Stephen Oliver, VP Corporate Marketing & Investor Relations, Navitas Semiconductor Ltd.
Smartphone screens, batteries and increased 5G features with intensified data processing and transmission rates and volumes have put a spotlight on charging speeds and the size, weight and cost of leading-edge travel adapters. At the same time, the introduction of a single, flexible charging platform (hardware and software) – i.e. the universal serial bus ‘Type-C’ connector (USB-C) with power delivery (USB-PD), or programmable power supply (PPS) - means that consumers are no longer tied to one OEM’s power offering. Now, a user can choose one charger that has enough power for their big MacBook Pro 16”, and the same device can power their phone or earbuds safely and quickly.
Since 2010, the average screen size (cm2) and battery capacity (mAhrs) for new phone platforms like the Apple iPhone 12, Xiaomi Mi11 and Samsung S21 have increased over 3x, as shown in figure 1 (compiled from data published by GSMArena). Using slow, silicon-based 5W or 20W commodity ‘in-box’ chargers leads to unacceptable, extended charging times, so more power is required. To get more power from a silicon charger means more size, more weight and more cost – as traditional, low-frequency topologies dictate that designs are power-density and heat-density limited.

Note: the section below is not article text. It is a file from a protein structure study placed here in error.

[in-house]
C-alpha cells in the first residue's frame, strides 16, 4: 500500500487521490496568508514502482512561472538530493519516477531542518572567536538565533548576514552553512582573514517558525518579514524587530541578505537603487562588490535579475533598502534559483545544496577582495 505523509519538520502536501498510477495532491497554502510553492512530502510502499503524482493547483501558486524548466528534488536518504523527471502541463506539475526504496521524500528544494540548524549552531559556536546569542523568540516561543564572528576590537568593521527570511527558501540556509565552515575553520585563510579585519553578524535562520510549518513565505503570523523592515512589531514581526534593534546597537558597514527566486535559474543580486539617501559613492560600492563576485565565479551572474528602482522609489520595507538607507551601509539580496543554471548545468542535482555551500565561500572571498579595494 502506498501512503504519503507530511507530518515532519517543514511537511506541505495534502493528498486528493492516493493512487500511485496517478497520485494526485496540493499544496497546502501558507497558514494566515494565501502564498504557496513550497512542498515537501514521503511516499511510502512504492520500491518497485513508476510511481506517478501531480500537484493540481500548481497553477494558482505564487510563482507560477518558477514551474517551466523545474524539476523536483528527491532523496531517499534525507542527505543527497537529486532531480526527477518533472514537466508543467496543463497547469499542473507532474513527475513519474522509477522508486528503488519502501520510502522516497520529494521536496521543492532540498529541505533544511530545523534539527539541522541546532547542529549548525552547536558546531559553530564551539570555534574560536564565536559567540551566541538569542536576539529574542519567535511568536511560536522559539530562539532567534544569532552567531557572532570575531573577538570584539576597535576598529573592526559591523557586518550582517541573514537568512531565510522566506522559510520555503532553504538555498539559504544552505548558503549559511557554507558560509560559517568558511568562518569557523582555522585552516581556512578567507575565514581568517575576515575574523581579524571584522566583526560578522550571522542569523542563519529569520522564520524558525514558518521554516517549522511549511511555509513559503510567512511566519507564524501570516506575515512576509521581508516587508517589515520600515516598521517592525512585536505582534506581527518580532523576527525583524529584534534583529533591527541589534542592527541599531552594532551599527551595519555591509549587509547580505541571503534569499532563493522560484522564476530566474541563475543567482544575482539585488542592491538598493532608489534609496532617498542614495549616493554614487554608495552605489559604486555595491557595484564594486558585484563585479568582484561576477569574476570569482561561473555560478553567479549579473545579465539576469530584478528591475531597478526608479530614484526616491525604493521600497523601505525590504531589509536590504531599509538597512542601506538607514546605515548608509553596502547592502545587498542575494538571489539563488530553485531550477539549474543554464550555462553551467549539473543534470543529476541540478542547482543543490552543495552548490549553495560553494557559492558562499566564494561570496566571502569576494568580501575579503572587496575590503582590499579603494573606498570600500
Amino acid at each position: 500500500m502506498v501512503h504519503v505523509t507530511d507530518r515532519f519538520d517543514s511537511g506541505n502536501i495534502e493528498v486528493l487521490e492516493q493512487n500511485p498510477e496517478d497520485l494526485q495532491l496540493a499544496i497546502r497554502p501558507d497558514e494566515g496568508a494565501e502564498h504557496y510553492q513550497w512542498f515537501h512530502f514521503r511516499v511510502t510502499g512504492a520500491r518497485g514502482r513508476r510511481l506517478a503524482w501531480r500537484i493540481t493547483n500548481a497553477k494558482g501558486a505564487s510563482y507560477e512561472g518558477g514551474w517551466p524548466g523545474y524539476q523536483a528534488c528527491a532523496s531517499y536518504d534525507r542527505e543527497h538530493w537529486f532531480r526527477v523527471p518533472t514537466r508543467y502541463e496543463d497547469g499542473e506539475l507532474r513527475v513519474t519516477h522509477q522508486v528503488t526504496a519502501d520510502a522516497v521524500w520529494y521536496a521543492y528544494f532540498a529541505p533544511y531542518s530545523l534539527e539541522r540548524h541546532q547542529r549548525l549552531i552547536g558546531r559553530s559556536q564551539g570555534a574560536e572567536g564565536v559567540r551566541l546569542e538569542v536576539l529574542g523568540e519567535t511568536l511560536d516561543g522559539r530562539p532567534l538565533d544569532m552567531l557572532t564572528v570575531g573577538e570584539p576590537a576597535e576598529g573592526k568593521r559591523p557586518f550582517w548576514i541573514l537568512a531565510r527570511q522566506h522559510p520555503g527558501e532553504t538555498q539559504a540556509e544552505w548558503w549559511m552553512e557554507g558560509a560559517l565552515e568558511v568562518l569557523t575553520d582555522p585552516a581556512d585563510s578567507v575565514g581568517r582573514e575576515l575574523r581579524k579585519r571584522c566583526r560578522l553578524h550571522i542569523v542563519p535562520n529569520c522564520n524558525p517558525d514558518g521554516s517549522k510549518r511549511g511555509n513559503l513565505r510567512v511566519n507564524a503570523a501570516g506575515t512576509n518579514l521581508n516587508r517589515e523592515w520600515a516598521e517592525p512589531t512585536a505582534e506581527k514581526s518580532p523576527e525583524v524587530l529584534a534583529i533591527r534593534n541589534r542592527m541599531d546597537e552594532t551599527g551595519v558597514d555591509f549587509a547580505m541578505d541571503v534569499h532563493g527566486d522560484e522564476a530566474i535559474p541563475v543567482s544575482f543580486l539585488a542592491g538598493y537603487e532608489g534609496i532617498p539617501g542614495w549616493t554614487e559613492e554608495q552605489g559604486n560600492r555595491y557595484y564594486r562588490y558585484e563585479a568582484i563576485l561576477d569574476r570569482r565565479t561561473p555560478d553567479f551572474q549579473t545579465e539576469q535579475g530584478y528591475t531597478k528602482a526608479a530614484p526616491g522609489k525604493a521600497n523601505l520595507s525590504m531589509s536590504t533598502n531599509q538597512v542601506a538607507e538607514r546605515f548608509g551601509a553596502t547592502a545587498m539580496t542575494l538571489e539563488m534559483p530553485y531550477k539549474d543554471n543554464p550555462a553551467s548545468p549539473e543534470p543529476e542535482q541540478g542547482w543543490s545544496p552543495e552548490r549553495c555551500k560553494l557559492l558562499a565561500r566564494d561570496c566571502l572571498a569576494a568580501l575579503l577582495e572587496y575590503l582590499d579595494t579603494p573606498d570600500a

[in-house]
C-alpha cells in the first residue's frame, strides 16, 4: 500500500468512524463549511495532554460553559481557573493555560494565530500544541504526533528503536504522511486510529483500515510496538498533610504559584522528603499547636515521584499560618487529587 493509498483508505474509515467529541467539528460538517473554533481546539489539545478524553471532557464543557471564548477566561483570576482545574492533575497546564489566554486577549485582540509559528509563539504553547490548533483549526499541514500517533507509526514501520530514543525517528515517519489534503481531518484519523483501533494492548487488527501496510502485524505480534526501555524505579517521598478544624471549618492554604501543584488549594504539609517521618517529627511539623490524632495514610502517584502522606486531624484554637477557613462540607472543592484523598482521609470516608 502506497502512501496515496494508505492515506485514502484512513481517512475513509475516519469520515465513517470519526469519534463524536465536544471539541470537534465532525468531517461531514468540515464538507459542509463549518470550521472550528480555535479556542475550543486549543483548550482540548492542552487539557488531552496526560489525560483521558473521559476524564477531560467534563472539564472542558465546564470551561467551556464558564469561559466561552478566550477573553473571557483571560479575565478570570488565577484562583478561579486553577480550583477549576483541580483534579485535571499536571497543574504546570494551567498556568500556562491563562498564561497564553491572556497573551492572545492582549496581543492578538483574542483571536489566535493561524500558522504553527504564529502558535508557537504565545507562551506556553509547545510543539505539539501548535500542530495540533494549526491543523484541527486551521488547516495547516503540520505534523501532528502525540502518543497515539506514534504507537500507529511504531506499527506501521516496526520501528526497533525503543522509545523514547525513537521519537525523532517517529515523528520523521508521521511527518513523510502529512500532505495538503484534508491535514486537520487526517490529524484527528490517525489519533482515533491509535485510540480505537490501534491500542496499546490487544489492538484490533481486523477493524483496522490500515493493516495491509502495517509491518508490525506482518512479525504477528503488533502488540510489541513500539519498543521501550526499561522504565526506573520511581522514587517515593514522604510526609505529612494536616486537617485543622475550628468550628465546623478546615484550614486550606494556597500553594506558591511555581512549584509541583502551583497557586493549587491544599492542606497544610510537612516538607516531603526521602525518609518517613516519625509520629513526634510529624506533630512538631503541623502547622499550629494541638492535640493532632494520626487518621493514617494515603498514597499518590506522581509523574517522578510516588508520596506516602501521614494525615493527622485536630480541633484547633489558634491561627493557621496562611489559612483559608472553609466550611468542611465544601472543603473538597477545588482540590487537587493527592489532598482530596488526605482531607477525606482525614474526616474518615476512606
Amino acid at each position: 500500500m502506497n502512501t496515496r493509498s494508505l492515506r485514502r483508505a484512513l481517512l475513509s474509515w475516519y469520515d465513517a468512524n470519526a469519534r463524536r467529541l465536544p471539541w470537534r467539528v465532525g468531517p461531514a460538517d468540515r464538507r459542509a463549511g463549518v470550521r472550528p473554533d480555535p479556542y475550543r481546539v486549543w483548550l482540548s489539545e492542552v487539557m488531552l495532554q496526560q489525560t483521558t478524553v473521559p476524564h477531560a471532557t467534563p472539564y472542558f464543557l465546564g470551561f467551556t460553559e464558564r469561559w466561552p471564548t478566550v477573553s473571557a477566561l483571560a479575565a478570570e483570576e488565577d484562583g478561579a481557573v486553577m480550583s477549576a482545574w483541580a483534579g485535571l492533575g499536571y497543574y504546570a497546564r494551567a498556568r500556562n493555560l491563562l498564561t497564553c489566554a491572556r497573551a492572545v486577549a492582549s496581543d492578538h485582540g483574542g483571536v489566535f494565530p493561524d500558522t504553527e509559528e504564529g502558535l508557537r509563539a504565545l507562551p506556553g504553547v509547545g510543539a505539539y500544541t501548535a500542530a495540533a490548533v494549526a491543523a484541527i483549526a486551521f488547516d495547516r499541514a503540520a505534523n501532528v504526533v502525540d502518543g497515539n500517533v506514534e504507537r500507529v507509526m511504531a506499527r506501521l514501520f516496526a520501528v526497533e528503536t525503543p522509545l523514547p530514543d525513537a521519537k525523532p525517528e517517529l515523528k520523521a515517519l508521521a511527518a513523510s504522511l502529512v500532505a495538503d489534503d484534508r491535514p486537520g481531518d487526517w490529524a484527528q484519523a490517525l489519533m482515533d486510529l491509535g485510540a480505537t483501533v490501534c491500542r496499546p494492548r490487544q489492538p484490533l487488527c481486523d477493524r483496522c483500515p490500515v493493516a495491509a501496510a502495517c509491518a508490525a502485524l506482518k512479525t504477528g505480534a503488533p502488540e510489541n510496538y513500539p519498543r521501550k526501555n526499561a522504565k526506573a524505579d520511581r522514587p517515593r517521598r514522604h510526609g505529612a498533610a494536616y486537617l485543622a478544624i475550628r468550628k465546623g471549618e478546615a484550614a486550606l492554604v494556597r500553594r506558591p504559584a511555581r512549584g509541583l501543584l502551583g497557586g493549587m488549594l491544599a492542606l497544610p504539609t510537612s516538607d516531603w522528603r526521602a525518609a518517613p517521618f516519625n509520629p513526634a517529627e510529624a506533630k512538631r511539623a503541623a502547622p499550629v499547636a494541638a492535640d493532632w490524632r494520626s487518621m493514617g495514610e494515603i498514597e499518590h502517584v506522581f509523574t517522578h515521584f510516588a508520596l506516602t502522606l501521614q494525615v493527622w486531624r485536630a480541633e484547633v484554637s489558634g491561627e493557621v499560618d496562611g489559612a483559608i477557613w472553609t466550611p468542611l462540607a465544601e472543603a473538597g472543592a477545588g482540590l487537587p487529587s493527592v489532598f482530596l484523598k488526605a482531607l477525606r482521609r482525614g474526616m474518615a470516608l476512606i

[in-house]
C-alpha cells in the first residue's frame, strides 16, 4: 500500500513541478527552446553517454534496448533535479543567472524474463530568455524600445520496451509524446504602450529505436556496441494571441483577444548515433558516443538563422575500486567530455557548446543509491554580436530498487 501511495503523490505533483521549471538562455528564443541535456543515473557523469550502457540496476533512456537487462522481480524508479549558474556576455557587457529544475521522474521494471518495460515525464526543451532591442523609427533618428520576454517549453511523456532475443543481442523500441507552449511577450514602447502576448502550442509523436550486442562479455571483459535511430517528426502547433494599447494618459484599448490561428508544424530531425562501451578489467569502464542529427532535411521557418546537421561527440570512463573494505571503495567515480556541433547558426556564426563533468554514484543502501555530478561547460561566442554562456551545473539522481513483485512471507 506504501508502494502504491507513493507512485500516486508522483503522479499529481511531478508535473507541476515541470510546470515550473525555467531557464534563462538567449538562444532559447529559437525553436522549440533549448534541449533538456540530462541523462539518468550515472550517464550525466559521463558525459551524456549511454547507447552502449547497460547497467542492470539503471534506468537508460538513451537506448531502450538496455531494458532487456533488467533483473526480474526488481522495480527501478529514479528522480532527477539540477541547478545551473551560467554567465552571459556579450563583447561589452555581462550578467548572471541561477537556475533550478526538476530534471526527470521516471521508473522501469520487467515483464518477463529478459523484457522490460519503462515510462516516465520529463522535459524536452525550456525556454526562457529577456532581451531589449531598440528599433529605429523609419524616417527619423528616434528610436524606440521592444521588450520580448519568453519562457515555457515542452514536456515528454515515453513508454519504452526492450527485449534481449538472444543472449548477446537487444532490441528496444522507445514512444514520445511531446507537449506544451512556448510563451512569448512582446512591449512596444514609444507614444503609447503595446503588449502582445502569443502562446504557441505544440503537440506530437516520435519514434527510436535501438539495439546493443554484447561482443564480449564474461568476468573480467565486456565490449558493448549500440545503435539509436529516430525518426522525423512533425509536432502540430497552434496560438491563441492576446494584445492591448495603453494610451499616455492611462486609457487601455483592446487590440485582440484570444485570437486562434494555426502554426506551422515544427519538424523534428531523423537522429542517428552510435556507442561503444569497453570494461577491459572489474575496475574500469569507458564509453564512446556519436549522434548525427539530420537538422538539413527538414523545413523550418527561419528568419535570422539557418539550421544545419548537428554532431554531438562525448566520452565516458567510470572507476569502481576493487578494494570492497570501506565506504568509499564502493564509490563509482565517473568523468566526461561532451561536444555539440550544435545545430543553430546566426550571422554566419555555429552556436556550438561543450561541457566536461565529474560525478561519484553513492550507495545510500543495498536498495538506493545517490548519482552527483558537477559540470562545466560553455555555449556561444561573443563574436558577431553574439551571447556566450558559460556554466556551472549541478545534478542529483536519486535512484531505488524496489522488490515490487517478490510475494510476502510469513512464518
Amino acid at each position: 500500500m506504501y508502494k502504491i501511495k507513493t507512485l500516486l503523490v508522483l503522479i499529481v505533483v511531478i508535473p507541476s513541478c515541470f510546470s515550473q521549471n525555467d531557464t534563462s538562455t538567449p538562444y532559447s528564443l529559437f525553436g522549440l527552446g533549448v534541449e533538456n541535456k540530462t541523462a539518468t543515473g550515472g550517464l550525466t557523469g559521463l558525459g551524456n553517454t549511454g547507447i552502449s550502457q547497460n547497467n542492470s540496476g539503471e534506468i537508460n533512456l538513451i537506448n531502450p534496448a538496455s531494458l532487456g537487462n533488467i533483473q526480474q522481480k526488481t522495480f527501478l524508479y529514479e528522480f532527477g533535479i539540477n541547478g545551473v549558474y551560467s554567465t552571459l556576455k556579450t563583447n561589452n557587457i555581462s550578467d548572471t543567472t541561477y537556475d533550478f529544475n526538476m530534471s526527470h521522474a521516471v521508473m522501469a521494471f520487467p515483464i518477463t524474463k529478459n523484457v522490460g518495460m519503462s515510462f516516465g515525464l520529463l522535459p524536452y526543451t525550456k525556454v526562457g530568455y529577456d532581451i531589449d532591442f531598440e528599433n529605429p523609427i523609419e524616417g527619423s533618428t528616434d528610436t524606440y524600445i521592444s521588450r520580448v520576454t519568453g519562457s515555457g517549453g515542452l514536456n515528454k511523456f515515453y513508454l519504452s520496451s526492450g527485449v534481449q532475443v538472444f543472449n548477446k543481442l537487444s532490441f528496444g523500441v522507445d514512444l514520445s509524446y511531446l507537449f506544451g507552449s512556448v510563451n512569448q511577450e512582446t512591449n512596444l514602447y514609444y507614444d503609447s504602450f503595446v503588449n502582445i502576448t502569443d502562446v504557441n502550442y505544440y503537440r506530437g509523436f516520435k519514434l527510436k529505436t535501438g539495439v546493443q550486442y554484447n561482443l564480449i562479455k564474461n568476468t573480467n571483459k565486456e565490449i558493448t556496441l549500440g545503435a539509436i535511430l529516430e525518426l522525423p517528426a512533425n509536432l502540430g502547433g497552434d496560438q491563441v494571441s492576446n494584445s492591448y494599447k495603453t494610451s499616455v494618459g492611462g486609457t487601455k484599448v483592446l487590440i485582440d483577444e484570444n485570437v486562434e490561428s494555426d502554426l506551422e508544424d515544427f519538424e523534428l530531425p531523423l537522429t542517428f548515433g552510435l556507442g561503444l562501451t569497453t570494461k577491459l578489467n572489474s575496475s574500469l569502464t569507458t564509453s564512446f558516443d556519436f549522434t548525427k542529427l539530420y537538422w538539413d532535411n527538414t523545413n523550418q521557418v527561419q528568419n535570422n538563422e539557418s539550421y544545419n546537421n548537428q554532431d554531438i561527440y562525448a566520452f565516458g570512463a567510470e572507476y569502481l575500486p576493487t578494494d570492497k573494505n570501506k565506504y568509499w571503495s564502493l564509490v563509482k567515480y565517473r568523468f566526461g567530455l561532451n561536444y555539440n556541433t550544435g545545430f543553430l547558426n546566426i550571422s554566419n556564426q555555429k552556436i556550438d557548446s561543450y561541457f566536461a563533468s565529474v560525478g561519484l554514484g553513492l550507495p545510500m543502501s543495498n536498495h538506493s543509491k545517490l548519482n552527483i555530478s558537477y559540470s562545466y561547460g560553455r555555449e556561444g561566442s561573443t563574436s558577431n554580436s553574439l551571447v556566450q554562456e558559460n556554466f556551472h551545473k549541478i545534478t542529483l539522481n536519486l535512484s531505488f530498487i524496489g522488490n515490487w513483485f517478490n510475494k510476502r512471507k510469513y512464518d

The key to improved power density is increased switching frequency to minimize passive components such as transformers, EMI filters, bulk and output capacitors, etc. High-speed topologies such as the active-clamp flyback (ACF) have been proposed by academics since 1996 but were frustrated by silicon’s poor on-state (RDS(ON)) and switching (QGD, Trr, COSS) performance plus complexity and lack of optimized control ICs. In early 2018, the introduction of the GaN power IC ended that frustration and enabled commercial viability of not only the ACF but also high-frequency quasi-resonant flyback for smartphone chargers, plus topologies such as CrCM boost PFC, high-speed LLC and advanced CrCM totem-pole PFC for higher-power systems such as gaming laptops, all-in-one PCs, TVs and 5G transmitter cell power.
A gallium nitride power IC monolithically-integrates GaN power (FET) and GaN drive plus control and protection in a single SMT package. These “GaNFast” power ICs become easy-to-use, high-speed, high-performance ‘digital-in, power-out’ building blocks. Integration enables virtually zero loss in turn-off because the gate drive loop has essentially zero impedance. In addition, turn-on performance can be controlled and customized for specific application requirements.
The result is that GaN power ICs enable 3x faster charging in half the size and weight vs. old, slow, silicon-based designs, and have been adopted by tier-1 OEMs such as Dell, Lenovo and Xiaomi for smartphone and laptop fast charging.
A closer look at the OPPO 50W Mini SuperVOOC “Cookie” fast charger highlights how a high-speed GaN-enabled topology minimizes or eliminates passive components.